In 1958, the first integrated semiconductor chip was developed for Texas Instruments (USA). This was one circuit on a germanium chip of the size of 11.1 mm by 1.6 mm. By 1970, we could put a couple of 1000s of transistors on a chip, by 2023 we were talking of 100 billion, and by 2030, Intel says 1 trillion and the size of each transistor is now measured in nanometers!!! An iPhone has about 15.8 billion transistors on a 5 nanometer chip! The computing power (volume or the number of simultaneous tasks) is increasing and the size we need of the machine is becoming smaller. At the same time, the infrastructure hardware is also improving – we now have 5G and soon 6G broadband which means sending more data, faster. We are being connected by telecommunication satellites which means better coverage. So, the speed and access of computing is increasing. You also need to store vast volumes of data and often these are done in data servers. USA, Germany, UK, China, and then Canada lead in the number of data servers! Of course, you also need energy infrastructure as these hardware systems are power-hungry (pun intended). So, there is an environmental cost to AI that is often not addressed.

Please read IEEE SA “Planet 2030: Strong Sustainability by Design.” We are looking for your feedback!

What about the data that fuels these machines? Most data we use for these machines is explicit – what we write and observe. This can be text, images, audio, and video. Video traffic is 70% of all network traffic! Are you posting videos? Then whose data is being captured? Most of the AI machines are trained in narrow domains (text, audio, etc.) which means it has not reached human-level intelligence as humans can do exhibit multiple types of intelligence (move, talk, write, see, and think) simultaneously with low power consumption. Training data sets can be immense, according to OurWorldInData, PaLM 2 used 2.7 trillion data points! Most of the data (90%) we produce has been done in the last two years (thanks to things like social media and cameras and smart city and smart product IoTs) and only 2% of data is saved and less than 10% is unique data! So data is useless unless you format it and make sense of it. While current models of generative AI can use large dumps of data, it still needs to be trained and the question becomes at whose costs. The human workers who are often paid below the industry average wages? The content moderators who need to manage the fallout? The miners who search for rare earth metals, and not always in the best circumstances? The recyclers who strip E-waste for precious metals in unsafe conditions? The employees whose data is being used to make them redundant?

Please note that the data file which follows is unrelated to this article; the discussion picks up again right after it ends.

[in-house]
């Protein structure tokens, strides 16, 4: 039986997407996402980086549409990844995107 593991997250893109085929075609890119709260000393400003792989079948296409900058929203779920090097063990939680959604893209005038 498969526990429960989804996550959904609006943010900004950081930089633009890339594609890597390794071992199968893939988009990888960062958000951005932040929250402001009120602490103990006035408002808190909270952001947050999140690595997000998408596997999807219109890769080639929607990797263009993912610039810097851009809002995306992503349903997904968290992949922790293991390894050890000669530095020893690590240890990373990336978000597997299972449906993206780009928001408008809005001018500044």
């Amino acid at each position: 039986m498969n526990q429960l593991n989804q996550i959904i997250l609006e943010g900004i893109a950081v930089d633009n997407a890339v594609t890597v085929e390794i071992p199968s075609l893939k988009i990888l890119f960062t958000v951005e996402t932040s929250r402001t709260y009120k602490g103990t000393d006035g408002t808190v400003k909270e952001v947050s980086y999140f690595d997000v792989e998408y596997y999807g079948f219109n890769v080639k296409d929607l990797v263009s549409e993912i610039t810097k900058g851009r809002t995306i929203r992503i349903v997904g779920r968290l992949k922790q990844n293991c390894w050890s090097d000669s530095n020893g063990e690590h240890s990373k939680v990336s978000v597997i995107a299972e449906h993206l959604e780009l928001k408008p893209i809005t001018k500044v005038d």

Of course, if we choose to design AI to save jobs and give more free time to the employee at the same cost, pay for safe excavation and recycling, protect the planet, and teach the public about digital safety and global citizenship behaviour, perhaps we may have AI that benefits all mankind. But AI is a tool and the decision on how to use it is a choice we humans collectively need to make.